The strange attacks, the first of which reportedly happened in October 2021 in the Scottish city of Dundee, can cause sudden dizziness, memory loss and then, usually the morning after, bruises caused by what experts believe are needle pricks.

In Spain, the first reports of these needle spiking attacks have been in the Basque Country, Catalonia, Andalusia, Aragon and Cantabria.

The Ertzaintza (Basque police) are investigating as many as a dozen neede spikings in bars and restaurants across the northern region in the last two weeks alone, while national police in Andalusia are investigating two women claiming to have been victims of ‘chemical submission’ due to needle spiking in a nightclub in El Puerto de Santa María in Cádiz.

Catalonia and the Basque Country are the regions where the largest number of cases have been reported so far, and the complaints are familiar: young women who feel a prick or sharp pain while dancing or waiting at the bar in a cramped environment, and then feel dizzy and disorientated and have a physical injection mark on their body.

Often the needle pricks are accompanied by memory loss.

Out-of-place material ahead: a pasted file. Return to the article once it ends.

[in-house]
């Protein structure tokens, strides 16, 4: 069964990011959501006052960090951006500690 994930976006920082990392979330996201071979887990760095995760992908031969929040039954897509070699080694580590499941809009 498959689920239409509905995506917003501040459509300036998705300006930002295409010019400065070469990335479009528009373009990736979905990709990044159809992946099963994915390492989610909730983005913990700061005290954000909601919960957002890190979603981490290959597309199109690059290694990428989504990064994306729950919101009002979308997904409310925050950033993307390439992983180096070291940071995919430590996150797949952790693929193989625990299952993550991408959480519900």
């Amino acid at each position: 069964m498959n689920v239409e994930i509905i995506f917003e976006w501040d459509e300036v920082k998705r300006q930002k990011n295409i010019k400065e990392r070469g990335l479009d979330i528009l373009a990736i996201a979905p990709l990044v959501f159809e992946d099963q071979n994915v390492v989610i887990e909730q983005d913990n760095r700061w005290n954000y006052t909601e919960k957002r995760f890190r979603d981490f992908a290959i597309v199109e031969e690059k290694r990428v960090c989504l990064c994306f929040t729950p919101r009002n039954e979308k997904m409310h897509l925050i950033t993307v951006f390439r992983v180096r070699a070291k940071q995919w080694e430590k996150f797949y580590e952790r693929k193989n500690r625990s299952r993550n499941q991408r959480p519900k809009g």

Social panic

Worrying though the attacks are, it must be noted that scientists have only detected one case in Spain (in the northern region of Asturias) where the victim’s body was found to have a toxic substance present.

The victim in question was a minor, so it is unclear if they were in a bar or nightclub at the time. The 13-year-old girl reported a sharp pain in her leg, and later tested positive for liquid ecstasy after analysis at the Cabueñes Hospital.

But this seems to be the exception.

Physical needle pricks without any chemical or toxic traces have been the case in almost every other case across Europe.

By January 2022, in Britain there had already been already 1,300 complaints about needle attacks. Of these, zero cases were confirmed with chemical evidence.

In France, of 800 or so reported needle spiking cases, not a single chemical trace was found in any of the victims tests.

In the medical analysis of Spanish victims, according to police sources, no traces of toxic substances have been found besides the single case in Dijon.

Mireia Ventura, head of analysis at Energy Control, said in the Spanish press this week that “we do not deny that there are aggressions with something sharp, but this story that they [the victims] are inoculated drugs with a syringe in nightclubs sounds fanciful to us, there are several pieces that do not fit in.”

Not a single syringe has been found on any premises nor have any culprits been identified.

None of the dozens of recent victims in Spain have tested positive for toxic substances in medical tests, nor have they suffered sexual assault, harassment or theft.

As sociologist Robert Bartholomew wrote in ‘Psychology Today’, “anyone who believes she was drugged while on the go must be taken seriously and her claims thoroughly investigated. However, a recent wave of news involving syringes has all the characteristics of a social panic.”